Jennifer Watling is lecturer and coordinator of the Archaeobotany research group of the Microarchaeology Laboratory, Museum of Archaeology and Ethnology, University of São Paulo (MAE-USP), Brazil. She works with phytolith and starch grain analysis to understand the long-term interactions between people, plants and landscapes in the Amazon basin.
Myrtle Shock is professor in the Anthropology and Archaeology program at the University of Western Pará (UFOPA), Santarém, Brazil. She works with analysis of charred plant remains from archaeological sites in the Amazon basin to address questions of human diet, plant management, anthropogenic landscape modifications, and regional variations in resource use.
Idian Camargo Capozzoli is a Computer Science undergraduate student at the University of São Paulo and designer of the REFTROPICA database and website, which she implemented with a Scientific Initiation grant from the São Paulo Research Foundation.
Kevin Cocchi Martins Reina is an Anthropology undergraduate student at the University of São Paulo. With a Scientific Initiation grant from the São Paulo Research Foundation, he has expanded the microbotanical reference collection housed at the Museum of Archaeology and Ethnology, and organised data entry for the database.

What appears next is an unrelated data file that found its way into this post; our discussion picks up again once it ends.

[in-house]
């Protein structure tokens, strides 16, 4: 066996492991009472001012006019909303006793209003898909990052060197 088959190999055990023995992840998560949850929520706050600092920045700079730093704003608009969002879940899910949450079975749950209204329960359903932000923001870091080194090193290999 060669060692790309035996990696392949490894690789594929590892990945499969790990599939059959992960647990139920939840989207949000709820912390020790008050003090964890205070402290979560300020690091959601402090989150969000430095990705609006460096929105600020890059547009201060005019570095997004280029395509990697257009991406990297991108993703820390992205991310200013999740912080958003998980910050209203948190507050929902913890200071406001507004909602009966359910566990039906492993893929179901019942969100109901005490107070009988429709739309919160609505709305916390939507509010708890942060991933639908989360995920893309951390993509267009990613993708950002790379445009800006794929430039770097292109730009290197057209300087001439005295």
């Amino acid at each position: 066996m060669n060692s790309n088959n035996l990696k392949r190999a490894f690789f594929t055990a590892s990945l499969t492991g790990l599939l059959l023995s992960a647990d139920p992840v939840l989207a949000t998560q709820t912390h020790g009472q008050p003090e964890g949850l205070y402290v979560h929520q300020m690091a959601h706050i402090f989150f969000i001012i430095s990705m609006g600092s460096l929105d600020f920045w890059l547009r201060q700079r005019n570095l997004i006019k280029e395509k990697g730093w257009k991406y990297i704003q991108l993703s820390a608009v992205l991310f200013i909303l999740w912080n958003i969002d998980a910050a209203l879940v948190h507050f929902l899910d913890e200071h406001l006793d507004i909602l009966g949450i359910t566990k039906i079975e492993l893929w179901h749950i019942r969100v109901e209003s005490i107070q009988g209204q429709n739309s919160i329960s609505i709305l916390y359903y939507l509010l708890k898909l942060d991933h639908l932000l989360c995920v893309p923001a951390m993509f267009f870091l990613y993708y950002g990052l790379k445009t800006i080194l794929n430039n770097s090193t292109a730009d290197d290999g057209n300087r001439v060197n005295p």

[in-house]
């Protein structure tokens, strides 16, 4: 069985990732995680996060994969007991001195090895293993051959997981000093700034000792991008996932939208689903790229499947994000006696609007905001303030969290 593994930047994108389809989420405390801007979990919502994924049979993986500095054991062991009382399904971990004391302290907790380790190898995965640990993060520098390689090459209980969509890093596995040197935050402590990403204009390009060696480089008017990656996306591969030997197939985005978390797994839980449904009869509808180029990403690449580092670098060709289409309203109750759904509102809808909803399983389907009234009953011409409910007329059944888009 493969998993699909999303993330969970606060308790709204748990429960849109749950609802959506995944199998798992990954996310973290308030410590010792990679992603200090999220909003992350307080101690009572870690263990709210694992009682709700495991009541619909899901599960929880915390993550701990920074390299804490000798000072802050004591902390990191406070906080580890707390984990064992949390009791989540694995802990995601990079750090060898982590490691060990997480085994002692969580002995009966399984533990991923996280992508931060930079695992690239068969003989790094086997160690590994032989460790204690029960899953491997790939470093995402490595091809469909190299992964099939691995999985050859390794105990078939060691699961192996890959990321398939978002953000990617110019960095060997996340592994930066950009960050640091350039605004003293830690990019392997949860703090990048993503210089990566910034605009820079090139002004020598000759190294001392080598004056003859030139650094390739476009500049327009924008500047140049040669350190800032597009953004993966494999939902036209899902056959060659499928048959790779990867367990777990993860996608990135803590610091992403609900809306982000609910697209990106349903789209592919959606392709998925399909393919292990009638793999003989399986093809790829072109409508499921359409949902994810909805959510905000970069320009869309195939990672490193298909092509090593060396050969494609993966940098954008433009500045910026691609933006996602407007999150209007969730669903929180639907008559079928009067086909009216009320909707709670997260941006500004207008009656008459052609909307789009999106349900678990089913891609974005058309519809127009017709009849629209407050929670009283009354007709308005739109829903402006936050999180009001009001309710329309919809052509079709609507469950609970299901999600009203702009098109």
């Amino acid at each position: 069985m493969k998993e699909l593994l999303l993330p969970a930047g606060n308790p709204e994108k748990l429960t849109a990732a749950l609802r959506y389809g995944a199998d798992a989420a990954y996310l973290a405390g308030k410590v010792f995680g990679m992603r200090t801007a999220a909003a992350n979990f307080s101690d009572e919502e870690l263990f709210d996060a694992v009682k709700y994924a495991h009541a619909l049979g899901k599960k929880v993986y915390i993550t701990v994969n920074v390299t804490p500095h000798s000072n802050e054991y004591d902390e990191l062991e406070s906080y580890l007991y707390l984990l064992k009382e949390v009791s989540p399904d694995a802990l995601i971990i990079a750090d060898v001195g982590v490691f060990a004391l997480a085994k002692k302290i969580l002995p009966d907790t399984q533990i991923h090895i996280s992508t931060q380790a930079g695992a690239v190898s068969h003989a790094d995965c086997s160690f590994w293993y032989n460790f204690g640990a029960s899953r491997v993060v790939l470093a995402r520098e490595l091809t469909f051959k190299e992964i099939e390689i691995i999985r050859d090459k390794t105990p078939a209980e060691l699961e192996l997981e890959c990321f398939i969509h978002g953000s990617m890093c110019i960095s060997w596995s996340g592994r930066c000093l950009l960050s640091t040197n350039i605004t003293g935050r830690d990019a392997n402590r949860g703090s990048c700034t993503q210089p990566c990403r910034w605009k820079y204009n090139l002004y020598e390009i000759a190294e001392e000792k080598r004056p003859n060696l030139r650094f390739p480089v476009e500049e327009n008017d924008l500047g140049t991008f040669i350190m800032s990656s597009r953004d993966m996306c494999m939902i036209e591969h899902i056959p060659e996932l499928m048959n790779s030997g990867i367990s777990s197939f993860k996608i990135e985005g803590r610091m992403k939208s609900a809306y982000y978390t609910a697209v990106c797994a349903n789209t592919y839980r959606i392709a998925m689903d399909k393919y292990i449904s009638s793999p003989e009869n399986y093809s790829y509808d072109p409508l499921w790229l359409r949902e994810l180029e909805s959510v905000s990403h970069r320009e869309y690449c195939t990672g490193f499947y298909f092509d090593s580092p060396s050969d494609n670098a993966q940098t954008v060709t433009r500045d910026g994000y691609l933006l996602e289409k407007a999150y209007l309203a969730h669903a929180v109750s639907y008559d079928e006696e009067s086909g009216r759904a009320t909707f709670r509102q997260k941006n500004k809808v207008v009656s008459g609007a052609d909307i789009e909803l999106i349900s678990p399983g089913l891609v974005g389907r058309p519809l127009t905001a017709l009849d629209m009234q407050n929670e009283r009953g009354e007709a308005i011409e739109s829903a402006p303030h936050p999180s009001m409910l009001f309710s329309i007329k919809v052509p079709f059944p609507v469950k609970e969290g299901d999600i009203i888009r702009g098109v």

Laura Furquim is a doctorate student in Archaeology at the Museum of Archaeology and Ethnology, University of São Paulo, Brazil. She studies starch grains and macrobotanical remains from sites in Amazonia to reconstruct the foodways of past indigenous societies, contributing to both the construction and curation of the archaeobotanical reference collection housed at this institution.
José Iriarte is Professor of Archaeology at the University of Exeter, UK. He studies phytoliths to understand coupled human environment systems in Amazonia, plant domestication, the development of agricultural landscapes, and the emergence of complex societies in the Americas. Some phytolith entries in the database come from material housed in Iriarte´s lab.
Dani Eizirik cultivates design and documentation in diverse terrains, including the REFtropica website. His images inhabit books, animations, murals and exhibitions, where he develops the notion of “graphic documentation”. Through collaborative processes and participative dynamics, he develops points of view focused on socioenvironmental diversity, territorialities, and bridges between peoples. He works with script writing, design, video, artistic direction for animations and knowledge translator, and is part of the editorial platform Riacho. He was nominated for the Latin Grammy Awards for his Graphic Project Album, and has been invited three times for artistic residency in Rezpiral, Oaxaca, México.
Cleberson Henrique de Moura has a degree in Pedagogy from the Faculty of Education, University of São Paulo, and a technical degree in Mechatronics from SENAI. He provides technical support for the REFtropica website at the Museum of Archaeology and Ethnology, Univerisity of São Paulo, where he works in the Research and Extension Support Division. He is interested in the articulation between digital technologies, heritage and education, and has developed projects in digital information technologies and communicaiton.